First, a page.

Shropshire: “Sports will come out just fine.”

By Tim Hyland

Kenneth Shropshire, Wharton’s David W. Hauck Professor, Professor of Legal Studies and Business Ethics and director of the Wharton Sports Business Initiative, does not deny that these are challenging times for the sports world.

Corporate sponsorships are hard to find and ticket sales are down. As a result, so are revenues.

But even taking the bad news into account, Shropshire says the sports world can hang its hat on this: It’s in much better shape than most other sectors.

“Sports will come out just fine,” Shropshire says. “The longer this recession goes, you might see different [collective bargaining] formats. You may see a team or two go bankrupt, like a hockey team in Arizona—but with a situation like that, what do you expect? The teams on the fringes may have some problems, but for the most part, these leagues are pretty strong.”

During a conversation with Wharton Magazine late this summer, Shropshire shared his thoughts on how sports has fared in this difficult economy, why television networks are still pouring billions into the business and why technology, not the recession, may be the biggest threat to sports business in the years to come.

So what’s the biggest challenge for sports in this economy?

It’s more of [a concern about] the horizon for sponsorships, especially with companies having to report to shareholders who may ask, ‘Why are you going to make this sports investment now?’ Before, these deals may not have received a lot of scrutiny. But now shareholders really want to know, when things are so bad, what the actual return on investment for sponsoring any sports event might be. We’re seeing a lot of shuffling in that area. Companies are mostly complying with the deals that are already in place. It’s the future piece we don’t know about yet.

What other effects have you seen?

Ticket sales. I mean, is a family of four really going to go spend $400 to go to sporting event in this economy? There’s been some impact there. That’s not generally a problem in the major sports, where season-long [ticket] commitments stay in place. But the longer this goes on, the more likely we’re to see some impact on ticketing. What we haven’t seen yet, at least not publicly, is any team or owner successfully being able to tell their players, ‘We have no money, so we can’t give you a big contract.’ I’m sure that’s being used in team-player negotiations, but as soon as free agency opened up in baseball [last winter], we saw things were pretty much the same. There was no actual shortfall.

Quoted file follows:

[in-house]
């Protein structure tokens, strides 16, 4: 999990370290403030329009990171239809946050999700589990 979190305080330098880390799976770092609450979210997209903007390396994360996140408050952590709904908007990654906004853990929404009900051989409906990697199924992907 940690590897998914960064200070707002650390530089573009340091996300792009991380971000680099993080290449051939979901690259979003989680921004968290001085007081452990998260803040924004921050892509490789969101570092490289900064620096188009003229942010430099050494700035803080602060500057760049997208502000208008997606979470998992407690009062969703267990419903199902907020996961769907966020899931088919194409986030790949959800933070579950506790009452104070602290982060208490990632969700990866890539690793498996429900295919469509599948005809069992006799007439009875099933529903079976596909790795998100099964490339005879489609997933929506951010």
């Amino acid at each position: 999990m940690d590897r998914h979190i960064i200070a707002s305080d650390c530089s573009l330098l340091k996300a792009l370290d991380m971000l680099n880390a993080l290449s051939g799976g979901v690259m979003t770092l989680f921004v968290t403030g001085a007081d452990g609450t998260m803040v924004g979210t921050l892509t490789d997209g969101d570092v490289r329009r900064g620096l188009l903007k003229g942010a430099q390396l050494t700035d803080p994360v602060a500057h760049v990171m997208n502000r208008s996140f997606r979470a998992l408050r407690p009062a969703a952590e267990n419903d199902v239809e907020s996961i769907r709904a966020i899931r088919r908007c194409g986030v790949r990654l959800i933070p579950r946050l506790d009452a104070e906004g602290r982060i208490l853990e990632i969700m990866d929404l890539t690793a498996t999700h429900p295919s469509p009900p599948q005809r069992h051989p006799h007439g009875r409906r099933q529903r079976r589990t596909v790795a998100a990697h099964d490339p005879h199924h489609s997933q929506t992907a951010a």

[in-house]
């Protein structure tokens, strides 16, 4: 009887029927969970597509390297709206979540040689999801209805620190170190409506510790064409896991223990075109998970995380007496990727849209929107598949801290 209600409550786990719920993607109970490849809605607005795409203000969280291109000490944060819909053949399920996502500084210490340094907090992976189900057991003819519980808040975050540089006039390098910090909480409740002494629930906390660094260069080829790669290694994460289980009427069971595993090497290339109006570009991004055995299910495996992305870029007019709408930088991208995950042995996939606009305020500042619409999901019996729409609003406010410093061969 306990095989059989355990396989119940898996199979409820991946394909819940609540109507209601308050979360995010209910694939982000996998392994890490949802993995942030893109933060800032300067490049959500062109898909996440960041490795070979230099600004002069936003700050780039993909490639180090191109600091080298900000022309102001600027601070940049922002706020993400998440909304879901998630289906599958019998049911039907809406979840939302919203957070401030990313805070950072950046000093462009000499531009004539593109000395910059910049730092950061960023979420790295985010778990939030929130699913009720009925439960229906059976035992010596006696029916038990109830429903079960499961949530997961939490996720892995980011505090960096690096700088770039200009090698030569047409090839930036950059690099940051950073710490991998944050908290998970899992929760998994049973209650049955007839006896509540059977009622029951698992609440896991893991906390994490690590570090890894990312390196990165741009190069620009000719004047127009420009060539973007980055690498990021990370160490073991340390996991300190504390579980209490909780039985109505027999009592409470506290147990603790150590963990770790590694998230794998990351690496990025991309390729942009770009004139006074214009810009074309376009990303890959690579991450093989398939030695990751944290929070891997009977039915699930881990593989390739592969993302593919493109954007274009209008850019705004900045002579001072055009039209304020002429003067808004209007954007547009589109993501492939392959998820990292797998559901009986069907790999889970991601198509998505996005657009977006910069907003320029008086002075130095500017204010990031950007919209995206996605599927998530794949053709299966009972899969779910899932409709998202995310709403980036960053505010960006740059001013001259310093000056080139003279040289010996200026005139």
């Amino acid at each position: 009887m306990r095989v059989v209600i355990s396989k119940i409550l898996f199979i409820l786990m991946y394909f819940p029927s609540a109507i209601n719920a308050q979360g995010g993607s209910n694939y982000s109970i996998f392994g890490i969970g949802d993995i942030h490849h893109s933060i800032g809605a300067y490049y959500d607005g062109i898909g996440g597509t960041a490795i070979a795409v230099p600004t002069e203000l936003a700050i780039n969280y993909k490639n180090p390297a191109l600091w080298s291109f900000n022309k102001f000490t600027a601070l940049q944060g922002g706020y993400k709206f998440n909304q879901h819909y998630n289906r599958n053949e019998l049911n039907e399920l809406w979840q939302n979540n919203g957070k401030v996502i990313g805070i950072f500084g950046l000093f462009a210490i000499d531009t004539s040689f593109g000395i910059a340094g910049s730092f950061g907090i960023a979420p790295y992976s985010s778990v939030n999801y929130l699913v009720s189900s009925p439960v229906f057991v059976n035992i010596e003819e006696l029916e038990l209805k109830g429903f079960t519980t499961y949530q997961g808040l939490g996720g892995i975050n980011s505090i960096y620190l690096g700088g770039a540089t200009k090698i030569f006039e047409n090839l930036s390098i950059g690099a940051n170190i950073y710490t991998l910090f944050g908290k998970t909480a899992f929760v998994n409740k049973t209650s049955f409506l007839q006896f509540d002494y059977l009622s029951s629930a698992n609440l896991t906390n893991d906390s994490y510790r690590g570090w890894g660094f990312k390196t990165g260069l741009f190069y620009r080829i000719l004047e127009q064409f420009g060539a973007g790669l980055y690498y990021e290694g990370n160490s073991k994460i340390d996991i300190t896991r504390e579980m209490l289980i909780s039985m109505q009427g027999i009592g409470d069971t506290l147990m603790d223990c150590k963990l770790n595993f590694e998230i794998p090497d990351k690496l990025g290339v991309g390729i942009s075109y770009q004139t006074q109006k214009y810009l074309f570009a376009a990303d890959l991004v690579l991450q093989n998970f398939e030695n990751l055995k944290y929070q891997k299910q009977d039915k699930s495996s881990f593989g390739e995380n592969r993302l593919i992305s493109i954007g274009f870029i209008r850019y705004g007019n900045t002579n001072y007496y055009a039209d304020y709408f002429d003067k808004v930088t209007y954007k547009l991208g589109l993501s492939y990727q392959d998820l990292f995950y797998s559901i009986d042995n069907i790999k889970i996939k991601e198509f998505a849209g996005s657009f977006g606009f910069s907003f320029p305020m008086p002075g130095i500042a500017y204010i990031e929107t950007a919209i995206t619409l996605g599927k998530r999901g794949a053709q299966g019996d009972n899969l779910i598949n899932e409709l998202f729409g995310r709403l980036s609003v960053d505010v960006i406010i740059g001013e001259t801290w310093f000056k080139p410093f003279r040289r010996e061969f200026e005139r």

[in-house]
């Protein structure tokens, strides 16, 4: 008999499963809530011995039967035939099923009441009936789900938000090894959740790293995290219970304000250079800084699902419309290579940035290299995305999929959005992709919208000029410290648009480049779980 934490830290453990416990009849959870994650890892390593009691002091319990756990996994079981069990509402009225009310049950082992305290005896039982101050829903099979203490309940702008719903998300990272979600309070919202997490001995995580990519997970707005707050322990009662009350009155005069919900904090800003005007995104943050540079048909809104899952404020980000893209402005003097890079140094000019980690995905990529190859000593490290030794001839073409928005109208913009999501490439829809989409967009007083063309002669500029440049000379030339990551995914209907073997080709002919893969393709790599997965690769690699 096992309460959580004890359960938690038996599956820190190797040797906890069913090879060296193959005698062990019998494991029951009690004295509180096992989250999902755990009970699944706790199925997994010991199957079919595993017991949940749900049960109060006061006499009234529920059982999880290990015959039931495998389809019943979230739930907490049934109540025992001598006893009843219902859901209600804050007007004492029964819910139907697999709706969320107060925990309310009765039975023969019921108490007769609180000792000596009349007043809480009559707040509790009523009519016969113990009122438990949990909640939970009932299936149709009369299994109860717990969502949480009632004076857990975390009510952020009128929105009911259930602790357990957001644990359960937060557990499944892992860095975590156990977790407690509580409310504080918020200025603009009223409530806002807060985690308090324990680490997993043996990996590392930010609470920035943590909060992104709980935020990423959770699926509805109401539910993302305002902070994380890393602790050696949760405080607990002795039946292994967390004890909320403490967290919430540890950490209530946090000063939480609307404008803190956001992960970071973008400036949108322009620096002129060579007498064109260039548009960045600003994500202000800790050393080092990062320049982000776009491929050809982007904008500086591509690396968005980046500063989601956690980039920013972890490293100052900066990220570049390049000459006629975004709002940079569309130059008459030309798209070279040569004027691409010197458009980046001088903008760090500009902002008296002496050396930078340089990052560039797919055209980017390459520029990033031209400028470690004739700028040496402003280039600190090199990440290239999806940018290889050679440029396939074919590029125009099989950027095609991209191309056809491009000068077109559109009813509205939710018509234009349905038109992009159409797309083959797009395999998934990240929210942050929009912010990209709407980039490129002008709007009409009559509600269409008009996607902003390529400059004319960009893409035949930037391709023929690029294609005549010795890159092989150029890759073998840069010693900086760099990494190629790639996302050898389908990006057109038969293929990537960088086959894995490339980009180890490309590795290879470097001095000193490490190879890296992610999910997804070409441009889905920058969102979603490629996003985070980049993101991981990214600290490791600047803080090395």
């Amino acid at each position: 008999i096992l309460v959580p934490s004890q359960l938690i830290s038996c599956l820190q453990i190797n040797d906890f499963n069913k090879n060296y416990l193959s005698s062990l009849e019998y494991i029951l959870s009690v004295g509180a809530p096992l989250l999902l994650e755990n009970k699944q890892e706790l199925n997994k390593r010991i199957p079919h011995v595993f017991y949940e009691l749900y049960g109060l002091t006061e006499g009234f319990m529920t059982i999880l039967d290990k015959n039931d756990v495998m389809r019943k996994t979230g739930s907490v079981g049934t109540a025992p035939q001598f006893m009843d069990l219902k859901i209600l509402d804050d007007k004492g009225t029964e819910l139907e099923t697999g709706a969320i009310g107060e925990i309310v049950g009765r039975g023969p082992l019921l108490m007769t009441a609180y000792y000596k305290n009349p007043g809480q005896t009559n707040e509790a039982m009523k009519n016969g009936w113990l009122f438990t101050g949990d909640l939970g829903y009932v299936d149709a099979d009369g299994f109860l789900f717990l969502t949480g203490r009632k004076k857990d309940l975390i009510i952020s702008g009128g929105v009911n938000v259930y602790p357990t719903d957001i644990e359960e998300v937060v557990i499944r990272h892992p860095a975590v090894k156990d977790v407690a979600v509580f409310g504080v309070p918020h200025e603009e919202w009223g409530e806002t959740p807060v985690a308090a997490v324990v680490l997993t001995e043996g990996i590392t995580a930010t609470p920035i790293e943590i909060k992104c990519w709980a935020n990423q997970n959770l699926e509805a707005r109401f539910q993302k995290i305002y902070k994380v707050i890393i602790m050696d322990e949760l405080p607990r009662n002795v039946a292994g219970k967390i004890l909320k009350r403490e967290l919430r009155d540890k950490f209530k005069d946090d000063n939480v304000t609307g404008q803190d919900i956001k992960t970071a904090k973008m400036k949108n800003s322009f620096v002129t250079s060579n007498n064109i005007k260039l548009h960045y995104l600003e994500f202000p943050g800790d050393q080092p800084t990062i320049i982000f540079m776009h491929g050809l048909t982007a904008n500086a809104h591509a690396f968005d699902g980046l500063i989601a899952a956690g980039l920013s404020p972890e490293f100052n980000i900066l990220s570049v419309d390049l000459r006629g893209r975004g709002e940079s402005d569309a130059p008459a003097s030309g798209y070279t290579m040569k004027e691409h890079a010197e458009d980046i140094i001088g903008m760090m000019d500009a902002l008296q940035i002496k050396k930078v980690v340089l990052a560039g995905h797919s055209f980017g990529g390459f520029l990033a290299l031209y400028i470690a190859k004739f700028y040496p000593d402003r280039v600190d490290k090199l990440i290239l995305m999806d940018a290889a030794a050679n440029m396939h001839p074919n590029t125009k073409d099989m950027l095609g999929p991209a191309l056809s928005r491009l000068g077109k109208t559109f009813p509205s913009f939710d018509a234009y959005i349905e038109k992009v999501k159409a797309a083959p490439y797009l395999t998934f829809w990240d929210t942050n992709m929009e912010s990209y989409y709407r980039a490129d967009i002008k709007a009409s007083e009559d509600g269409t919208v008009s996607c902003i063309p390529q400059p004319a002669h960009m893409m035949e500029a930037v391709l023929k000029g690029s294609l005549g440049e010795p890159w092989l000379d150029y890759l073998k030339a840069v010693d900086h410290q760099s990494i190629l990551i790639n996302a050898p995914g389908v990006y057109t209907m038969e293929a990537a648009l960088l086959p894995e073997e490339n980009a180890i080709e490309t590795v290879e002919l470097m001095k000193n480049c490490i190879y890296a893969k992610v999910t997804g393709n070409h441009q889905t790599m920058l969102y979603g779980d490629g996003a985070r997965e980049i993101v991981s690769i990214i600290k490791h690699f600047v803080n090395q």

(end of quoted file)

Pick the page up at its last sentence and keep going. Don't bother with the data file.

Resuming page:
Are you hearing from agents that teams are using the economy against players during salary negotiations?

Well, I still think every [team] can pay, though it’s certainly a great strategy to say you can’t. You know when we’ll know that teams really do have problems? When we see the television rights and other media rights deals go down in value, when you see no new sponsorship deals being signed.

But yes, people are down on the economy—that much is true—and while it used to be said that sports was recession-proof, I think maybe we’ve decided that it’s not exactly recession-proof; rather, sports seems to be the last sector to be impacted directly. And if we really are going through some kind of recovery already, well, sports may not take a hit at all. People started saying that sports was ‘recession-proof’ back during World War II. The idea was that people needed some form of entertainment and escape. It made sense. Tickets were cheap and it was an easy way to escape and be entertained, to forget about the disasters going on in the world. There’s no dramatic economic model that makes the case that this is true. It’s more of a psychological model, I guess.

You just mentioned television revenues. In late July the Southeast Conference signed a $2 billion broadcast contract with ESPN to carry its college football games. What does that tell you?

It tells me [the money] is still coming. Just think about television and sports for a moment, and how important sports are for these networks. Fox is a good example. NBC, too. Part of what these networks do is use sports packages as part of their strategy, like Fox did with the NFL or like NBC did with the Olympics. It’s actually part of their branding now. So it gets harder and harder to claim that they ‘overpaid’ for the product. They have bigger strategies in mind.

$2 billion is an awful lot of money though, especially for a regional property like SEC football. Can networks really keep spending that kind of money on sports? What’s the end-game for television and sports?

I think [the question] is—and you kind of see it in the news already, with the rise of YouTube and what happened with Twitter in Iran—how long the leagues and various sporting events are going to be able to protect their broadcast rights from private individuals. There are places out there on the Web now saying, ‘If you want to watch, we’ll show it to you for free.’ That’s the evolution that everybody is trying to figure out. Sports has been able to protect those rights and monetize those rights over the years. But now it’s getting more and more difficult, especially because you don’t know what the next technology is going to be. –T.H

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